Many workers are exposed to electrical hazards at their jobs. Whether they are working with damaged extension cords, faulty power lines or operating electrical equipment, the risk of electrocution is high. Electrical shocks and burns can result in serious injury or even death. If you or a loved one has suffered an electrical injury while at work, worker’s compensation may cover your injury-related expenses.
A worker’s compensation attorney in Fox Valley is ready to help you seek compensation from the state’s compensation system. An initial consultation to learn more about your potential legal option is completely free. If you have a valid worker’s comp claim, you are under no obligation to move forward. We only receive payment for our services if we help you obtain benefits.
Causes of Electrocution Accidents on the Job Site
Electrocution accidents occur far too often in certain occupations. Common electrical hazards that may result in serious injury for construction workers, electricians, utility workers and cable operators include:
- Dangerous power connections
- Damaged or frayed electrical cords
- Overloaded electrical circuits
- Exposed live electrical wires
- Improperly installed electrical lines
- Electrical wiring problems
- Downed or damaged power lines
- Using electrical equipment in damp or wet conditions
The Occupational Safety and Health Administration (OSHA) identifies electricity as a serious workplace hazard and has designed standards to protect employees from electrical shocks, burns and fatalities.
Different Types of Electrical Injuries
The severity of an electrical injury depends on the amount of electrical current that flows through the body and the part of the body that is impacted.
For instance, a low-voltage electrical current may cause minor shock and muscle pain without any permanent damage while a high-voltage electrical current can produce some devastating injuries.
Injuries caused by electrocution accidents may include, but are not limited to:
- Burns – A worker may experience extensive and severe burns to the skin where the electricity entered and exited the body.
- Broken bones – Electric shock can cause violent muscle contractions that may lead to broken bones or fractures.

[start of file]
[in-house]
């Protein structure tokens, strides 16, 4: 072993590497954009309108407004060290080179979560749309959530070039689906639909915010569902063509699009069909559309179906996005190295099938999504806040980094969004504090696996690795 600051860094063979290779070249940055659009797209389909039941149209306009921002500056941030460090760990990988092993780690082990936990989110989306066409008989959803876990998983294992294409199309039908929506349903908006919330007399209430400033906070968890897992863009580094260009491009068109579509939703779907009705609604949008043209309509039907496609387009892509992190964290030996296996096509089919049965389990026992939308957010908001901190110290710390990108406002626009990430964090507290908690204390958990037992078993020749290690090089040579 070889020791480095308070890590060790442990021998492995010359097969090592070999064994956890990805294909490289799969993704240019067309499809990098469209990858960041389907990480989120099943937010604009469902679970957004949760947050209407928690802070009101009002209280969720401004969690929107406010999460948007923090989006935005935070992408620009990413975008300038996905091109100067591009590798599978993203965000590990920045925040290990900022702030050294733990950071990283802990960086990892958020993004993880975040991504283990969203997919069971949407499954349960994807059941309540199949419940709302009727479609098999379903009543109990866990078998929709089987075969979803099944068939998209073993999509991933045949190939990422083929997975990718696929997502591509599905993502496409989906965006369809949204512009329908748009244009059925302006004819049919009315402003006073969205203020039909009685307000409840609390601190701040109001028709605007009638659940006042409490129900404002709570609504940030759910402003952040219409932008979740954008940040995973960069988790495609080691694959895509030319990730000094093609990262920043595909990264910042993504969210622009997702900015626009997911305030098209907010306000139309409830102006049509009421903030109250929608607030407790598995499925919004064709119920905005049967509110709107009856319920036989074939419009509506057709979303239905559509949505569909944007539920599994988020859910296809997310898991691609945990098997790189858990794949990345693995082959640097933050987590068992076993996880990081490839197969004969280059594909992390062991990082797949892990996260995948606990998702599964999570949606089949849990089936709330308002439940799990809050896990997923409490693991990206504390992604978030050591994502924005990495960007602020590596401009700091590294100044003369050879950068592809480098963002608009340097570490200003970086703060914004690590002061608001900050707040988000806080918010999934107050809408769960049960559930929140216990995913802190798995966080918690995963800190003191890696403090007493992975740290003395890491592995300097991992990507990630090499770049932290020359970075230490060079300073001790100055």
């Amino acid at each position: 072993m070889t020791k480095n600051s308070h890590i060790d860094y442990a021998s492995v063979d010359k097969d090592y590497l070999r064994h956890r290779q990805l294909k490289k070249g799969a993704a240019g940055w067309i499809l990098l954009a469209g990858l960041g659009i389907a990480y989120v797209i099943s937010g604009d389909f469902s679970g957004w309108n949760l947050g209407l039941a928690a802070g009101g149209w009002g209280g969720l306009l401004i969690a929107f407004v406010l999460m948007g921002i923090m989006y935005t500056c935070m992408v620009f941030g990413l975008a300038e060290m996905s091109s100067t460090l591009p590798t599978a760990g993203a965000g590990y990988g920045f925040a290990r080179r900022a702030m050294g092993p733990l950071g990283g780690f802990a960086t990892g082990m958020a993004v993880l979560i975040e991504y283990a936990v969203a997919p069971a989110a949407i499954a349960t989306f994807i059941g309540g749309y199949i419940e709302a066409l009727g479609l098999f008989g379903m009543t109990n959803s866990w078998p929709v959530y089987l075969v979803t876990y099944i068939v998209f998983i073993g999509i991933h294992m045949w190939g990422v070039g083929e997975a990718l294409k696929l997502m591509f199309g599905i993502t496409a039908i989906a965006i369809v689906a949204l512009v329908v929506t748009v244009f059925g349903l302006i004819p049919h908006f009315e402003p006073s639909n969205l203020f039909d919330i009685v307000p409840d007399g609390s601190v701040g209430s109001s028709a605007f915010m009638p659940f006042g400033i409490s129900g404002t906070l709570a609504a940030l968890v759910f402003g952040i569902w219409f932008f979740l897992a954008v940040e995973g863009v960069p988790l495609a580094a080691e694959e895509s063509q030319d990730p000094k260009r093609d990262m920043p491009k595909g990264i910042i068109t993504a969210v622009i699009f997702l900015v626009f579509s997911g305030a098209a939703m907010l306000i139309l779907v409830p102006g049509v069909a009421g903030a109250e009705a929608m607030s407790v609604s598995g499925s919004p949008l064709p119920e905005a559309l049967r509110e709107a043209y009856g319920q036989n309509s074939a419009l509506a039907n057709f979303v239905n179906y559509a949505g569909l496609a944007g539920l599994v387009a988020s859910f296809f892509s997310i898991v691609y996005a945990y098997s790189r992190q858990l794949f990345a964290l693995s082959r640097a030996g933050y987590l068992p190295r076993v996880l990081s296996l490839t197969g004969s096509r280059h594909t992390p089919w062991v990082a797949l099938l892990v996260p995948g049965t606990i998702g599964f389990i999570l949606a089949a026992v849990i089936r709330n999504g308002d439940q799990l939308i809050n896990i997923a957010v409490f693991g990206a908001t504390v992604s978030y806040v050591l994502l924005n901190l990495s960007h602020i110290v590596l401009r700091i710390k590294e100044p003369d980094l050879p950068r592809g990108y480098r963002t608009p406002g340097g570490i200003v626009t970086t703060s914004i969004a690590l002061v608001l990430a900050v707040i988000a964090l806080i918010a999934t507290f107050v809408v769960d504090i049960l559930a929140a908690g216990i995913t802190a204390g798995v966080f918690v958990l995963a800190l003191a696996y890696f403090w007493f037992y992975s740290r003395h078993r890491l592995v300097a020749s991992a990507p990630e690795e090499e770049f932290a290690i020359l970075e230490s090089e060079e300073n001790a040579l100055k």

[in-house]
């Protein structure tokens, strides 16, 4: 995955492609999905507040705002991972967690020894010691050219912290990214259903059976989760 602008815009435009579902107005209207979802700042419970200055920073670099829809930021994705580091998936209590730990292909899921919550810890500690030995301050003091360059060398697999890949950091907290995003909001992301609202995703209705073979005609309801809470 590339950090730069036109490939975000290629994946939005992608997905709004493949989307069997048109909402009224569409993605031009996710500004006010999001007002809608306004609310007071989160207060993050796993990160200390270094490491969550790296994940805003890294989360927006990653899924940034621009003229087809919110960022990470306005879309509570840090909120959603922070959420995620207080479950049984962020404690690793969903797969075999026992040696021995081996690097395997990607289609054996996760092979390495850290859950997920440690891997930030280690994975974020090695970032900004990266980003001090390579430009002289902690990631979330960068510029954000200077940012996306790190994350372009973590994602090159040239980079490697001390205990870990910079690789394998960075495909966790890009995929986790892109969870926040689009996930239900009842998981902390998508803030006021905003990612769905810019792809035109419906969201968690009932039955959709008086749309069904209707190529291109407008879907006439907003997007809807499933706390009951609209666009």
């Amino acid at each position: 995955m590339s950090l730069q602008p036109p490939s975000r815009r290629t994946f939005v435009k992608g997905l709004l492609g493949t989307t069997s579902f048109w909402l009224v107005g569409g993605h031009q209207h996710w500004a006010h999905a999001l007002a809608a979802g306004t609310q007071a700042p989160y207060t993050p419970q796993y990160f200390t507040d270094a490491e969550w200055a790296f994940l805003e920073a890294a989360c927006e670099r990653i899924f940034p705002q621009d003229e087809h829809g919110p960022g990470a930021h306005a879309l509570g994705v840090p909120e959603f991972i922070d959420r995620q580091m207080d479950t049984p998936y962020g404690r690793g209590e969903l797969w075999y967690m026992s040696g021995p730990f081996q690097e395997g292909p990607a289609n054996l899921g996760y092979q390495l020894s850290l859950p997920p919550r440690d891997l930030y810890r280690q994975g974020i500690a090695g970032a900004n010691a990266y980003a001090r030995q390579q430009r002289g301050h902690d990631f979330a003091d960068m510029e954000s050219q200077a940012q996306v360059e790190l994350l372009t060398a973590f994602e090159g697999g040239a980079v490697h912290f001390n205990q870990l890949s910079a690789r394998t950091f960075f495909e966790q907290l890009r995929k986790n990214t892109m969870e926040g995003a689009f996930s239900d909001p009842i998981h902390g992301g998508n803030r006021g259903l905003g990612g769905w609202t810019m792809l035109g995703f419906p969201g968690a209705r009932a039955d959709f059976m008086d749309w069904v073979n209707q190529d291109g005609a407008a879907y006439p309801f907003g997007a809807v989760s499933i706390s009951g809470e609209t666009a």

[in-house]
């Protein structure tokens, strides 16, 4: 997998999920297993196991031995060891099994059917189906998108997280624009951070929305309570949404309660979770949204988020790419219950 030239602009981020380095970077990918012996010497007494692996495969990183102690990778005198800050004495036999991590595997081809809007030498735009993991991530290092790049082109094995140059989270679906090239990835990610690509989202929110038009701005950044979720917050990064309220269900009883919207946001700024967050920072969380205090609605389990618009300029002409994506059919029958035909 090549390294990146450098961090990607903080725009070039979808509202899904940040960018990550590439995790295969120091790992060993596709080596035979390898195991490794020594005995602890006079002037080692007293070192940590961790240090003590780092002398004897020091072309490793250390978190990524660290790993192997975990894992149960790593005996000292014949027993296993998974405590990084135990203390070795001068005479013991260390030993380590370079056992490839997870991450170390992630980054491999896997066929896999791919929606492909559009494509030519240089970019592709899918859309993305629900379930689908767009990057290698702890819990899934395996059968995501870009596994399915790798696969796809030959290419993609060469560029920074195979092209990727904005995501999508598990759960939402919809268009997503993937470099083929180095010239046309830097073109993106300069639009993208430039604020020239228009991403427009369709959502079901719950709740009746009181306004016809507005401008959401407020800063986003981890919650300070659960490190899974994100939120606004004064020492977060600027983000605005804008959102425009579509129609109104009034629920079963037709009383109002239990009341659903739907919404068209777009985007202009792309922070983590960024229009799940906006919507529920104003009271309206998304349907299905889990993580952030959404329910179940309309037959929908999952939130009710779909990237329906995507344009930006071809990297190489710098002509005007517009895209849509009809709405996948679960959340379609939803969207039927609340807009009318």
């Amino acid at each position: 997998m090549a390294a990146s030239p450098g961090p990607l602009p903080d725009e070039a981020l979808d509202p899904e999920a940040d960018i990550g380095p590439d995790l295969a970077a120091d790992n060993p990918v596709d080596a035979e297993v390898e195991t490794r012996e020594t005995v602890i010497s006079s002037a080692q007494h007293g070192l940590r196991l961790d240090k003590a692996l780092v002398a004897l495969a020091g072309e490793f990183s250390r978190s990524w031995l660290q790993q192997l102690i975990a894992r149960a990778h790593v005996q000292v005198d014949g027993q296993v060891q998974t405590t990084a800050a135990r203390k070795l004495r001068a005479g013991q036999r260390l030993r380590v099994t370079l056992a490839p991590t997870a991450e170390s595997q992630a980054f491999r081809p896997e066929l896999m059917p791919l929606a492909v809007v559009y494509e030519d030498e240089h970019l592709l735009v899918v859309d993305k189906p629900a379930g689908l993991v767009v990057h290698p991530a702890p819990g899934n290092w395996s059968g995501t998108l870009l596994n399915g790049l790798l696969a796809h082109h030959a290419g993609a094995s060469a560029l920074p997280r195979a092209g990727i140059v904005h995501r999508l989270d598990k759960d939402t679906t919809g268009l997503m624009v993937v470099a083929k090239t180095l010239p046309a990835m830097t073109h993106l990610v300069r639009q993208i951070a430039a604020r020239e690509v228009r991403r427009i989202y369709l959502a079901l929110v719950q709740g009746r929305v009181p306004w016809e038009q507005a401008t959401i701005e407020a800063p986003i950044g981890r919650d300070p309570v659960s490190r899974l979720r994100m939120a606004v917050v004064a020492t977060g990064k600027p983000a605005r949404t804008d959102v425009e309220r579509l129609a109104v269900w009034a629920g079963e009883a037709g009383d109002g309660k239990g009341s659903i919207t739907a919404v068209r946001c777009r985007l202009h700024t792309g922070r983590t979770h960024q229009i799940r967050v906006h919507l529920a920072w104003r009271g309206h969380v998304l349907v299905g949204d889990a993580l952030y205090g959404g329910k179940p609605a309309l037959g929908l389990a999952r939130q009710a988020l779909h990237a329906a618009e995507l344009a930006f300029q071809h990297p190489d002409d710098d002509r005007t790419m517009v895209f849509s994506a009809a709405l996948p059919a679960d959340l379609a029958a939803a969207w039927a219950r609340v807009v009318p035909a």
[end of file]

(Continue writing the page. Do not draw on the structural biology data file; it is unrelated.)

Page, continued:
- Brain damage – An electrical injury can affect the brain or central nervous system, resulting in loss of memory, confusion or seizures.
- Cardiac arrest – An electrical injury to the heart can cause an arrhythmia, or irregular heartbeat, or sometimes the heart may even stop beating entirely.
- Falls – A worker who is electrocuted can lose consciousness and suffer injuries in a fall. Falls can be especially dangerous and lead to serious brain or spine trauma from a ladder or scaffold.
- Internal injures – Electrical shock can cause damage to the internal tissues, nerves and organs.
- Muscle injuries – Muscles, ligaments and tendons may tear as a result of the sudden contraction caused by an electric shock.
- Respiratory arrest – A electrical injury to chest and lungs can lead to respiratory arrest, causing a worker to experience difficulty breathing or stop breathing entirely.
After an electrocution accident, it is important to obtain immediate medical care and then consult with an experienced lawyer to help you pursue the benefits you need. Our firm is well-versed in Wisconsin’s workers’ compensation system and the kind of injuries that may be covered.
Worker’s Compensation and Electrocution Accidents
Worker’s compensation is a no-fault system, so you may be eligible for worker’s compensation benefits even if the injury was your fault. Wisconsin’s worker’s compensation insurance helps employers provide injured workers with medical care and compensation for any wages lost during their recovery.
Workers may be able to receive a maximum weekly amount while off work due to an electrical injury. A surviving spouse or child may also be able to receive a maximum death benefit amount for the death of a worker in an electrocution accident. Worker’s compensation benefits are the exclusive remedy of an employee for a job-related injury caused by an employer or fellow co-worker.
What If I Was Injured by a Third Party?
If your electrical injury was caused by someone other than your employer or co-worker, you may be eligible to file a claim against a negligent third party. Third parties who could potentially be liable for your injury include utility providers, contractors and property owners.
Unlike worker’s compensation claims, negligence must be proven in a third-party claim. Compensation may include mental anguish, and pain and suffering, beyond what is covered by worker’s comp benefits.
Get the Legal Help You Need Today
If you were involved in an electrocution accident at work, you may have a valid worker’s compensation claim and qualify to file other types of claims to recover additional compensation for your injuries.
A lawyer at Sigman Janssen is prepared to review your situation in greater detail during a free, no-obligation legal consultation. There is no risk in contacting us and no upfront fees to use our services.
Licensed. Local. Lawyers. Ph: (877) 888-5201